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Keys to Assuring a Standardized Comprehension Conversation with the Benchmark Assessment System

A person holding an Assessment Guide from the Benchmark Assessment System kit.

As you use the Fountas and Pinnell Benchmark Assessment System, do you and your colleagues have common understandings so you will have accurate information on your students?  Think about how you are providing a standardized comprehension conversation and scoring it in a standardized way. The following suggestions may be helpful:

Before the Assessment:

  • Organize your materials for efficient use during the assessment.
  • Be sure you have read and thought about the information in the book. When you know the text well, it will be easier to facilitate the conversation.
  • Read the key understandings and prompts prior to the assessment so you are familiar with them.
  • Make a small stick-on note of prompts that encourage more student talk (e.g. Say more about that. What else? Can you say more? Say more about what you mean.)
  • Explain to children beforehand that you are going to meet with each of them to listen to them read so you will be able to help them as readers. Explain that you will ask them to read a short book and then you will ask them to share their thinking about what they read.

During the Assessment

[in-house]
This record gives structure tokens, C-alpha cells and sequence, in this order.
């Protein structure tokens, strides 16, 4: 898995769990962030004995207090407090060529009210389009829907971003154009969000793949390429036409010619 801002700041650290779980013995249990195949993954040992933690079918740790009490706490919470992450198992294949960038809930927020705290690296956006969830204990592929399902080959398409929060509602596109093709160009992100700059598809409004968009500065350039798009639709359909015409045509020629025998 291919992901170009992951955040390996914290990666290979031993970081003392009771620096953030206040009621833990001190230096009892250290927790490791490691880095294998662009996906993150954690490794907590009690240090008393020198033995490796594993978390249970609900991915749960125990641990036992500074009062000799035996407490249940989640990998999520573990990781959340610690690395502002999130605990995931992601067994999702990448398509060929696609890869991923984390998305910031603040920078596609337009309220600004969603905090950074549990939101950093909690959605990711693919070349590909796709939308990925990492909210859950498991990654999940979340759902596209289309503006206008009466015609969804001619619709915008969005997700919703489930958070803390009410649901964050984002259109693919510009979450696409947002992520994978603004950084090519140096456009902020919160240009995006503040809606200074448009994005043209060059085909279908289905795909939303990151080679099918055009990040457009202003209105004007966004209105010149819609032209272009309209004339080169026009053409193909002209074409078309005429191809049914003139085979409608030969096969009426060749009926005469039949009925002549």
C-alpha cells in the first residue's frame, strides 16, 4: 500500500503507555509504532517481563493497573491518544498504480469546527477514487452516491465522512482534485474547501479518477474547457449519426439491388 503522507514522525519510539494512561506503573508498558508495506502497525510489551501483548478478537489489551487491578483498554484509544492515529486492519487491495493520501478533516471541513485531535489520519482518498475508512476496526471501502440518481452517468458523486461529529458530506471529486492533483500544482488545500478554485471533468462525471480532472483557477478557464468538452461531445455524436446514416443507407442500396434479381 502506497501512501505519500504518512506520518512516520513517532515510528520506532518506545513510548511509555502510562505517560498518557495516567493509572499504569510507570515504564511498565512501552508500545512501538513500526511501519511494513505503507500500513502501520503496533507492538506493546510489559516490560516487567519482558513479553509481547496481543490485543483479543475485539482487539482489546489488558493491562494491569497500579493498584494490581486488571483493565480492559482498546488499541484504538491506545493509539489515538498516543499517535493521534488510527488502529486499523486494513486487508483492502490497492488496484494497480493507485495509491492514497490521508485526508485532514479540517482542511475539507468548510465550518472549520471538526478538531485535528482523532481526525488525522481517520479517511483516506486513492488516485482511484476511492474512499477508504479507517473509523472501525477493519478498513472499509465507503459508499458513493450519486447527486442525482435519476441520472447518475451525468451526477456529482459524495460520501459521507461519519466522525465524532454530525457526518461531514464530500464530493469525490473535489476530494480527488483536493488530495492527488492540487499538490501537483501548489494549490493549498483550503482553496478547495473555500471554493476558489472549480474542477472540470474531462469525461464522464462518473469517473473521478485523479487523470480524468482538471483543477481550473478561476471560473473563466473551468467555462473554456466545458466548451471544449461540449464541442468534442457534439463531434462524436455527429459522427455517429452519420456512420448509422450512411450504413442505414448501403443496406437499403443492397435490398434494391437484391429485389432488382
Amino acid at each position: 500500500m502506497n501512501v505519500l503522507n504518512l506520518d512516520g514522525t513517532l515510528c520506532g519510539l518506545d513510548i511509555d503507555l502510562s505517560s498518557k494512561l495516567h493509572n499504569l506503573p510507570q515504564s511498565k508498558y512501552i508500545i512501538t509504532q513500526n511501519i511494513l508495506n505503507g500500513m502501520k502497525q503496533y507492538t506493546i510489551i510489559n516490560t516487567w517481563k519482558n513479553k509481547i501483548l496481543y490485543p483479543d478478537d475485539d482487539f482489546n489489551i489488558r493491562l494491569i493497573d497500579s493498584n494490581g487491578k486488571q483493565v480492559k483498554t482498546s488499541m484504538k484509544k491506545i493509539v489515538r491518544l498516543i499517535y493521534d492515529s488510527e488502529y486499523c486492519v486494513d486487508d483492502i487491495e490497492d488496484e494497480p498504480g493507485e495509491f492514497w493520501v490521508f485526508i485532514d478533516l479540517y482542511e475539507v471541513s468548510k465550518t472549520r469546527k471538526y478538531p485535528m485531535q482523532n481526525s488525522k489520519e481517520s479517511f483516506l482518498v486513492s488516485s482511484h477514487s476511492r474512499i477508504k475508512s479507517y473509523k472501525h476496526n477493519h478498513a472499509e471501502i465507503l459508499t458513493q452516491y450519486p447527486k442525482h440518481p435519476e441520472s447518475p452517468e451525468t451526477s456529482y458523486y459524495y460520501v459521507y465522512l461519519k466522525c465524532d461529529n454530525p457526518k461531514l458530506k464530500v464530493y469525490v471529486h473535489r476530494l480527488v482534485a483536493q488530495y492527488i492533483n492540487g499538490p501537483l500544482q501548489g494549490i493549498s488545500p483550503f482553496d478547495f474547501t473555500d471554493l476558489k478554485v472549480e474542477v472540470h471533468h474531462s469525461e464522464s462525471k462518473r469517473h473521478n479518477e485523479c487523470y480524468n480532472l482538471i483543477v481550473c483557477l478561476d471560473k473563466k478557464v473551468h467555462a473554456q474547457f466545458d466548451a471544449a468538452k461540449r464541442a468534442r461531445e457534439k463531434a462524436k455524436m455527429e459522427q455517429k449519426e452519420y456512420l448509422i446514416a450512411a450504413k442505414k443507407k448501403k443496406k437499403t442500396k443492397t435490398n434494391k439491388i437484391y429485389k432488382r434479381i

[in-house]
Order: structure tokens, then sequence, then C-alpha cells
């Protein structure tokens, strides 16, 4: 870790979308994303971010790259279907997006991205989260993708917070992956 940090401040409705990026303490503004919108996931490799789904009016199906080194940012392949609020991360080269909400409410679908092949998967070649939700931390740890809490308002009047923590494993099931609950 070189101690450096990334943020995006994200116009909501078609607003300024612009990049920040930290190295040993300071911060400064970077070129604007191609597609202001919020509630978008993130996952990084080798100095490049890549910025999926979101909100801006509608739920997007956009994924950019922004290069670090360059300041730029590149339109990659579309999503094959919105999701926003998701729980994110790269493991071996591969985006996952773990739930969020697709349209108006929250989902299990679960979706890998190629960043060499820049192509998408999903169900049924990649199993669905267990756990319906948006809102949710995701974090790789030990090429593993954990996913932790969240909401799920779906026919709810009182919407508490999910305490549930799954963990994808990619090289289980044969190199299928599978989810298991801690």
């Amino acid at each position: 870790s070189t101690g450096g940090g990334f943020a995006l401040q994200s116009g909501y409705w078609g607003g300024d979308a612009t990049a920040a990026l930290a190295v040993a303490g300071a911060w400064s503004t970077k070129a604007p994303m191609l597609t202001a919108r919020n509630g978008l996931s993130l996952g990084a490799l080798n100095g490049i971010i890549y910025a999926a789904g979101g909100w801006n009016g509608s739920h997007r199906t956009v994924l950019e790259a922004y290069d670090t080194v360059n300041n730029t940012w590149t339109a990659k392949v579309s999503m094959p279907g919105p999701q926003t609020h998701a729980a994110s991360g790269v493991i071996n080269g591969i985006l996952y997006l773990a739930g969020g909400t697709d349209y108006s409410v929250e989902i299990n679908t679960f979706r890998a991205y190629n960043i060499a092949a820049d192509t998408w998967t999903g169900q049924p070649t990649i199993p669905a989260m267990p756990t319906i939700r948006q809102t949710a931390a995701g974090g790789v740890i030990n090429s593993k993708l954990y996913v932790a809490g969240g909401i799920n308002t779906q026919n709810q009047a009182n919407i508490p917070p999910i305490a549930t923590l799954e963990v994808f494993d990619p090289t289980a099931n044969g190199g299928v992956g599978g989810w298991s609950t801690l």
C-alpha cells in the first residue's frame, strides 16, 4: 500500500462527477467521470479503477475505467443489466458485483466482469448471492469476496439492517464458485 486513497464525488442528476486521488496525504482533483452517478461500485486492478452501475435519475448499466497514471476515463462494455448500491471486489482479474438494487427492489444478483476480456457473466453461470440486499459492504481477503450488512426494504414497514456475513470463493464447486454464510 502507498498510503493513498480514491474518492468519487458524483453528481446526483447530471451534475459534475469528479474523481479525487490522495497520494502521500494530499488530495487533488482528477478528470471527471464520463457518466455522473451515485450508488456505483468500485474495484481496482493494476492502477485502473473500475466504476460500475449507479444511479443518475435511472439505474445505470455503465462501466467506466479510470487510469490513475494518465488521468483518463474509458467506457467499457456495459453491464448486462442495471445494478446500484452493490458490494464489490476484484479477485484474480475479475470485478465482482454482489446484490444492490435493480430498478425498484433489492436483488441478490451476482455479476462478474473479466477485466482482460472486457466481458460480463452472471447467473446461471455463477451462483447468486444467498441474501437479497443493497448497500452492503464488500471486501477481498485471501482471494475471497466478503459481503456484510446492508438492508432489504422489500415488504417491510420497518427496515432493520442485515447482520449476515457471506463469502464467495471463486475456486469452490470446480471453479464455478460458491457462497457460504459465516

• Use an encouraging tone when inviting the student to talk more.
  • Do not use judgmental language (e.g. Good job/Excellent)
  • Control your verbal and body language so your stance is neutral (No ahems!)
  • Avoid repeating what the student says.
  • Give wait time instead of jumping in to ask the question again.
  • Be concise in the language of your prompts. Use the fewest words possible to keep your talk to a minimum.
  • Don’t ask leading questions.
  • When the student has indicated some knowledge of an answer but uses only one or two words in a superficial way, respond with, “Say more about that.” Or “Talk more about that.”
  • If a student is simply reading the exact text to respond, it shows the student knows where to find evidence; however, the student needs to be able to articulate understandings independently. You might say, “Can you put that in your own words?”
  • Try not to repeat a question or prompt unless it is necessary. Repeating a question several times can make a child confused or become “a lead” to an answer.
  • Paraphrase a prompt only once. Doing so multiple times may lead the student to an answer.
  • Avoid asking a question in a way that “gives” the answer. A leading question might be, “And how do these adaptations help this animal?”
  • Be careful not to change the intentions of a prompt or a question. For example, “What is the writer’s message?” is different from “Can you say that in your own words?”
  • Do not direct the student to a particular part of the book unless the prompt requires it.
  • Allow the student to look back in the book if they initiate it. If the student starts to read from the book, you should say, “Can you say that in your own words?”

As you become very well versed with the books and the prompts, your comprehension conversation at the lower levels will only take about 2-3 minutes and the upper levels about 4-5 minutes.

Remember, an assessment conference is the time for you to gather good information, so resist the urge to teach! Discuss these points with your colleagues so your team can assure that each student is engaged in a standardized comprehension conversation that gives good data to inform teaching and document change over time in reading competencies.


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